Is Diet Soda Good for You?

One of the top pieces of weight-loss advice you’ll hear is to stop drinking soda. The stuff is loaded with sugar and “empty” calories that can lead to all kinds of health implications. But is diet soda any better?

On the surface, it sure seems like it. Diet soda has no sugar and no calories; at first glance, it looks like a big winner. But there may be some serious danger if you hope to supplement regular soda with diet. The truth is that you may want to forget about soda altogether.

Several studies link diet soda consumption to negative outcomes that don’t appear too different than the sugar-filled counterparts. These include:

  • Heart conditions like heart attack and high blood pressure
  • Metabolic issues like diabetes and obesity
  • Brain conditions like dementia and stroke
  • Liver problems like non-alcoholic fatty liver disease (NAFLD)

At this stage, it’s hard to say why some of these associations have been observed. It may have to do with ingredients in the sweeteners, or perhaps its effect on gut flora. They may also lead to inflammation or have an effect on dopamine and lead people to crave more sugary snacks. In some, the zero-calorie drink may be looked at as an excuse to splurge elsewhere.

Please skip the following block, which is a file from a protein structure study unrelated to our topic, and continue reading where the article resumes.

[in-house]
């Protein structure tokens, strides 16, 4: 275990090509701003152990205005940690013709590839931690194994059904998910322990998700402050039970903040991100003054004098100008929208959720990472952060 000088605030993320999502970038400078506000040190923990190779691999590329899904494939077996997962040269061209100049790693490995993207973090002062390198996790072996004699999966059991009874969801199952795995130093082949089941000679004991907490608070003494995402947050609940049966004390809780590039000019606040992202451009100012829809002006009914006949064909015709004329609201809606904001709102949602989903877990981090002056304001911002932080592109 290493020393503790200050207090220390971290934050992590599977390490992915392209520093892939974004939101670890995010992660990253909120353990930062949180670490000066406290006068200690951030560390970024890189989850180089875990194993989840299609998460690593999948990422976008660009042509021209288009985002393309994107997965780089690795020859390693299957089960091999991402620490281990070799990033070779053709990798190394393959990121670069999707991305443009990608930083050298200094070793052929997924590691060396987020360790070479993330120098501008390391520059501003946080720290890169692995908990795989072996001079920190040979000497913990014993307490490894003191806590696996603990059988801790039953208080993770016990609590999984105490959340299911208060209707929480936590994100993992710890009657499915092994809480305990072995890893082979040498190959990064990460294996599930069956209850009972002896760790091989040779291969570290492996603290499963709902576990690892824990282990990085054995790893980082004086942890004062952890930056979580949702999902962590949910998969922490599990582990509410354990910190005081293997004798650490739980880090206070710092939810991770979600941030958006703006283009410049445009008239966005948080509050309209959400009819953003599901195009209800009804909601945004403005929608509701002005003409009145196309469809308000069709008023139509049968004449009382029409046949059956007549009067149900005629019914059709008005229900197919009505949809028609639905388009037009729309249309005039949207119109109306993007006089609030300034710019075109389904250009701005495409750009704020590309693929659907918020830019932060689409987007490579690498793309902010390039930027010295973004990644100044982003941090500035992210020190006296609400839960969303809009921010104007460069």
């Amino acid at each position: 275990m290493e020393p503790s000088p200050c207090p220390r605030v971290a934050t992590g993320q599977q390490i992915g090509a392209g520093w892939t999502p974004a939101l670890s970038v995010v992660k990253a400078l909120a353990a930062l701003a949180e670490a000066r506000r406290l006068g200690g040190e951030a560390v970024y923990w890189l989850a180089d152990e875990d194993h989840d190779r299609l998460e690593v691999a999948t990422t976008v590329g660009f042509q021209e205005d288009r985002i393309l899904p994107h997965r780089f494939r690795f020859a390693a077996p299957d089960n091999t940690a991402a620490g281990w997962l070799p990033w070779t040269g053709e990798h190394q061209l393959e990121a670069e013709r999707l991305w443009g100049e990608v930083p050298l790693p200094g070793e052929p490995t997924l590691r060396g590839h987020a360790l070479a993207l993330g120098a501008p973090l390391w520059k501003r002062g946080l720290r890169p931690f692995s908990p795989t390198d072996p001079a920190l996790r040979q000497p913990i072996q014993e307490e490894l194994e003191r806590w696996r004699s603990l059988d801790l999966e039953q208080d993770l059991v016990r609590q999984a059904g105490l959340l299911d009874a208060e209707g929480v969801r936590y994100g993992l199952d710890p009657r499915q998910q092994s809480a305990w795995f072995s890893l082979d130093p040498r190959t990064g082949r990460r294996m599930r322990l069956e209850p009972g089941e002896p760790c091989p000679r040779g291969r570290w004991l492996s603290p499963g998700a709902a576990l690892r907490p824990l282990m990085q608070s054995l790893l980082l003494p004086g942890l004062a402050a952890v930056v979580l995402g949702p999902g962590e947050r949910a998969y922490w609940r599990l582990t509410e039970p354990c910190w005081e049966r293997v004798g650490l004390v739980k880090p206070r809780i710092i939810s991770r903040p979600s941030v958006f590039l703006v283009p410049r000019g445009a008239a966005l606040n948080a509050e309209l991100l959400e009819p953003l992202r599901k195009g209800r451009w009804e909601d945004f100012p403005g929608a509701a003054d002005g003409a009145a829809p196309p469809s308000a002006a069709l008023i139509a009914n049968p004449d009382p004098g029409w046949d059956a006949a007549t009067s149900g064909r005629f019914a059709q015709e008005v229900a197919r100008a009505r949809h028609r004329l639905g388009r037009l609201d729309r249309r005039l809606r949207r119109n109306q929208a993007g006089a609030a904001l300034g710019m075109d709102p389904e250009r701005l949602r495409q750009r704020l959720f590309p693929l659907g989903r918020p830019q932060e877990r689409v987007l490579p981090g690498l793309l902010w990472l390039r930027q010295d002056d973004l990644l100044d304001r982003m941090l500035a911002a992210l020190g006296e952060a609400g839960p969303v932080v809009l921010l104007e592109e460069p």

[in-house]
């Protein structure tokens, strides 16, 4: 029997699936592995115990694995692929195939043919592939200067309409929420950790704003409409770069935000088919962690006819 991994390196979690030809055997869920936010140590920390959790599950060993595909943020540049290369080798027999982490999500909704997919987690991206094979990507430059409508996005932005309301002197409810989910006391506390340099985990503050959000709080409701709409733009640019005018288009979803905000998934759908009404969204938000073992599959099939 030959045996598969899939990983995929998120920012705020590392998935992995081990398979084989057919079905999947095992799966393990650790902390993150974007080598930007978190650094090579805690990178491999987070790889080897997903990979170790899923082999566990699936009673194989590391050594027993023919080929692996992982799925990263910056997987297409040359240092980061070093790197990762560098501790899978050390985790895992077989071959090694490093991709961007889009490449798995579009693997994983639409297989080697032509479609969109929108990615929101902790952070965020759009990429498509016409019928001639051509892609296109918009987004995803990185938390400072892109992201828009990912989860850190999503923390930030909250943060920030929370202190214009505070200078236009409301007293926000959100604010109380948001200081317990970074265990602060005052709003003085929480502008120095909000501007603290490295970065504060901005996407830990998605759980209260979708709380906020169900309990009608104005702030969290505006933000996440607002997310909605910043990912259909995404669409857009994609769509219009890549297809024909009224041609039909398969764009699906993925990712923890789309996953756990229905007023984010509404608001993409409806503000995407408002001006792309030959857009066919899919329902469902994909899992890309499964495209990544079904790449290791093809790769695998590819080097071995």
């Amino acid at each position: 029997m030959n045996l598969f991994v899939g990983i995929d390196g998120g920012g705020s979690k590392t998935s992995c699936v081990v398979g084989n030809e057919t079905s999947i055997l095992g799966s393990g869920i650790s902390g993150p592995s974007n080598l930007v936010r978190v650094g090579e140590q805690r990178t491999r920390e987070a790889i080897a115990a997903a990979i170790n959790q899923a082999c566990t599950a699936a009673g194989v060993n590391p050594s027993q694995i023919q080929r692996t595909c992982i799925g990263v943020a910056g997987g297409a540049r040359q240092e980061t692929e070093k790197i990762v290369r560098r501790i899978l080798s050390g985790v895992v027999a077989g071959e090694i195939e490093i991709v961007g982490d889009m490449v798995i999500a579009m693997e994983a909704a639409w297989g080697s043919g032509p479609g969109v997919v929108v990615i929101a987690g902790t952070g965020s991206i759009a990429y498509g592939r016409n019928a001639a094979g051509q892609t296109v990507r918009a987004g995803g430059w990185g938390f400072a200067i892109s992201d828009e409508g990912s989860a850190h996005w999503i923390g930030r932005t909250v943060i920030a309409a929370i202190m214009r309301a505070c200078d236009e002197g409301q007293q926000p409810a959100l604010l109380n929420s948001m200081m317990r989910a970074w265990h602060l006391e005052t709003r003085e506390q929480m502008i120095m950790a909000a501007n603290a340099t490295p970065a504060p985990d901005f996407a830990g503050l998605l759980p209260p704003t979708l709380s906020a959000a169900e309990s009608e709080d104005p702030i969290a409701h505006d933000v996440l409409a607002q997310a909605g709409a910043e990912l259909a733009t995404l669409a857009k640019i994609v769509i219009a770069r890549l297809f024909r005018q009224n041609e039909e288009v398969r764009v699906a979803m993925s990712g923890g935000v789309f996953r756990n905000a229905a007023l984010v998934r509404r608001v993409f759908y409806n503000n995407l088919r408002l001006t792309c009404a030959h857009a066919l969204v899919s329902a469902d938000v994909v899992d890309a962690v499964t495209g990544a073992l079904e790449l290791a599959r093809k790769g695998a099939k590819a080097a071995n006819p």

If you drink diet soda, it might be worthwhile trying to scale back. Research has shown daily consumption might triple the risk of stroke or dementia and boost the risk of diabetes. Getting off the sweet stuff will take some time, but you can try and eat more fruits like mango, pears, and pineapple to satisfy a sweet tooth. If it’s the carbonation you crave, seltzer or carbonated water is a good idea. You can even purchase a soda stream water machine for your home.

Diet soda isn’t the savior for weight loss or better health—it might be just the opposite. Something to think about next time you plan on sitting down with one.

Author Bio

Devon Andre has been involved in the health and dietary supplement industry for a number of years. Devon has written extensively for Bel Marra Health. He has a Bachelor of Forensic Science from the University of Windsor, and went on to complete a Juris Doctor from the University of Pittsburgh. Devon is keenly aware of trends and new developments in the area of health and wellness. He embraces an active lifestyle combining diet, exercise and healthy choices. By working to inform readers of the options available to them, he hopes to improve their health and quality of life.

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https://doi.org/10.1161/STROKEAHA.116.016027
https://www.ahajournals.org/doi/full/10.1161/STROKEAHA.116.016027
https://doi.org/10.1007/s00394-013-0523-9
https://link.springer.com/article/10.1007/s00394-013-0523-9

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